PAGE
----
Boot sequence. - what software takes over and runs your computer when you turn it on? The operating system, right? No. In that case how would you be able to explain dual-boot computers? Those are the ones (unusual) that contain two or more operating systems within them and, when turned on, can choose between them. Windows on Monday, linux on Tuesday. Then, it must be the software that makes or allows that choice, right? No. Do you have a computer made by Hewlett-Packard that prints the H-P company logo on the screen every time you turn it on, or by Dell that prints Dell's logo? That's the software that gets immediate control when you first turn the computer on. When it's done, it gives control to the software that chooses between operating systems. Once it has decided, then the chosen operating system takes over. They do whatever they are designed and configured to do and usually will eventually run a user interface (like a desktop, or a command shell).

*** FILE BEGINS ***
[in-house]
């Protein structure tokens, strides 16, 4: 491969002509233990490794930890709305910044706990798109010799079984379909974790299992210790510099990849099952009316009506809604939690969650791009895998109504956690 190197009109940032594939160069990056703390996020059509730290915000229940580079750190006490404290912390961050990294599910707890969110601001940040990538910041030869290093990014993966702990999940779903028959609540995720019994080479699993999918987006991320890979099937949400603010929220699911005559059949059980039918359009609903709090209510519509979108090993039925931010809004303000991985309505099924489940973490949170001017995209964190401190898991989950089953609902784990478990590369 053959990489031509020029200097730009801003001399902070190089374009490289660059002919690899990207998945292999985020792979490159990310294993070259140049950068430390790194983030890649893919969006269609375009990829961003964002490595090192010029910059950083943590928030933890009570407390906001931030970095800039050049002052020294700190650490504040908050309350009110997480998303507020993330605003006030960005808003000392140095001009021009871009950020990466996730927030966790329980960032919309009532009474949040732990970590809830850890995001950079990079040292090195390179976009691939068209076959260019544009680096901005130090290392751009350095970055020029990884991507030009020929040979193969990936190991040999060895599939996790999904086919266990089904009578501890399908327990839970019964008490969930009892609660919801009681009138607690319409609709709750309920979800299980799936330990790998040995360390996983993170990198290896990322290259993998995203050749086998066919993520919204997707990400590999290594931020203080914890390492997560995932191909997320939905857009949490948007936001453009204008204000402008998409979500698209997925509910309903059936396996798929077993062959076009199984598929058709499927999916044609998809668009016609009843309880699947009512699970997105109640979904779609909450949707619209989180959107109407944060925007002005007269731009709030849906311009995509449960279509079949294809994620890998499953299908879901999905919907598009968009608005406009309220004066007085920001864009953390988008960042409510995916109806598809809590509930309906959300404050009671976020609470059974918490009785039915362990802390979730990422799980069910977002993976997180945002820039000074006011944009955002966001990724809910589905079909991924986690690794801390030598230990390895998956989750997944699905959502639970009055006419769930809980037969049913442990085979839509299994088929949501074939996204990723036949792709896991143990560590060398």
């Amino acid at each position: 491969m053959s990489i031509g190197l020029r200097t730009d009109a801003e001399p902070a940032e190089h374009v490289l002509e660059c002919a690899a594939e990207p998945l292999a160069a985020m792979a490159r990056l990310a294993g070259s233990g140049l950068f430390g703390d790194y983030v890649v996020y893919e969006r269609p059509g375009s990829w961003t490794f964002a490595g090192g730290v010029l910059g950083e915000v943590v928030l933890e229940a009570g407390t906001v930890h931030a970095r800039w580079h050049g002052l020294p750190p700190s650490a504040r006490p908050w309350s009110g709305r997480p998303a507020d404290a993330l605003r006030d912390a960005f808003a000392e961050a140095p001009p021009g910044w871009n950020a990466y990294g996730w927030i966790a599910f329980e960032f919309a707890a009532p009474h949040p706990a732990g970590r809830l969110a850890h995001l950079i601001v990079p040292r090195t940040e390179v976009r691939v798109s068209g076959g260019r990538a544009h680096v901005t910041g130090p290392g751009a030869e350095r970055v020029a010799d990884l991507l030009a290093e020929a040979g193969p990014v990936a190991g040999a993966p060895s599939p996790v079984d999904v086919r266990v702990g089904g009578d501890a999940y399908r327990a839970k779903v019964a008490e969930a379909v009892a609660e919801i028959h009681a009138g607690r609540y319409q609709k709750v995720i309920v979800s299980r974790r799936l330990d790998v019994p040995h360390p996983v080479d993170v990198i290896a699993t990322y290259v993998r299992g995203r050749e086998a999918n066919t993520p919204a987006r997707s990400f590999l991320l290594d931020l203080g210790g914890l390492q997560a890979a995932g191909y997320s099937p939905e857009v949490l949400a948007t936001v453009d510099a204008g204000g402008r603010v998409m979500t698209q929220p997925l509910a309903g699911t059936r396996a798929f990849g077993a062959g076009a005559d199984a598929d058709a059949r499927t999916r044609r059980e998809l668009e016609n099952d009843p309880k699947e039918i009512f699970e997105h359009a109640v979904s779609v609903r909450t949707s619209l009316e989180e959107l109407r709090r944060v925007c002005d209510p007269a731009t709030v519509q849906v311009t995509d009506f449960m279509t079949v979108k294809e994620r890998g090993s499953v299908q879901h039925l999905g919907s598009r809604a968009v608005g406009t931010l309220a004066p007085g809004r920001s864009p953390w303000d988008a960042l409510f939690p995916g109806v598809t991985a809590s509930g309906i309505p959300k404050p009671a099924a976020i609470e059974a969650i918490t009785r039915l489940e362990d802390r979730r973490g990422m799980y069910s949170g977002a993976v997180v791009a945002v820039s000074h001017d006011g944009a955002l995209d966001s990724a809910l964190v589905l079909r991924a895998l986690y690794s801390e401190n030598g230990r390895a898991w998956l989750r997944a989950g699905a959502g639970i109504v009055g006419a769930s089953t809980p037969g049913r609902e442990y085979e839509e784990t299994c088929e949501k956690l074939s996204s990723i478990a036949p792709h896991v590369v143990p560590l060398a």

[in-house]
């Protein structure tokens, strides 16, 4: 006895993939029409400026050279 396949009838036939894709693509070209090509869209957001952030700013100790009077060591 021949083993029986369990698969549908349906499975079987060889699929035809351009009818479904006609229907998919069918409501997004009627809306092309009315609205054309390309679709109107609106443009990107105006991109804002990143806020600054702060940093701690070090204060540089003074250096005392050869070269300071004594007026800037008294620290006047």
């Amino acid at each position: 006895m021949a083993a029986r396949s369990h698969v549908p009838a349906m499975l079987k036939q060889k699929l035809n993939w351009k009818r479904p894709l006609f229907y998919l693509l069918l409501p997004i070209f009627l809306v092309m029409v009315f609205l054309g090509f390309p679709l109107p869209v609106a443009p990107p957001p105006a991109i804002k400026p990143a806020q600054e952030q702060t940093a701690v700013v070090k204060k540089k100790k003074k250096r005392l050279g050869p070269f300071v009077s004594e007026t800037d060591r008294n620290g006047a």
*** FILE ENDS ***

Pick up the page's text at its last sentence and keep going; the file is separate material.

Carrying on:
Where are these three pieces of software stored, when the computer is off? The manufacturer advertiser program resides on the motherboard, inside one of its chips. The OS chooser lives at the beginning of some storage device, maybe a bootable DVD, bootable USB, or hard disk partition. The operating system also lives on some storage device, maybe the same one where the chooser lives or maybe a different one. As a matter of common vocabulary, the "manufacturer advertiser program" is called firmware code, the OS chooser is called the bootloader.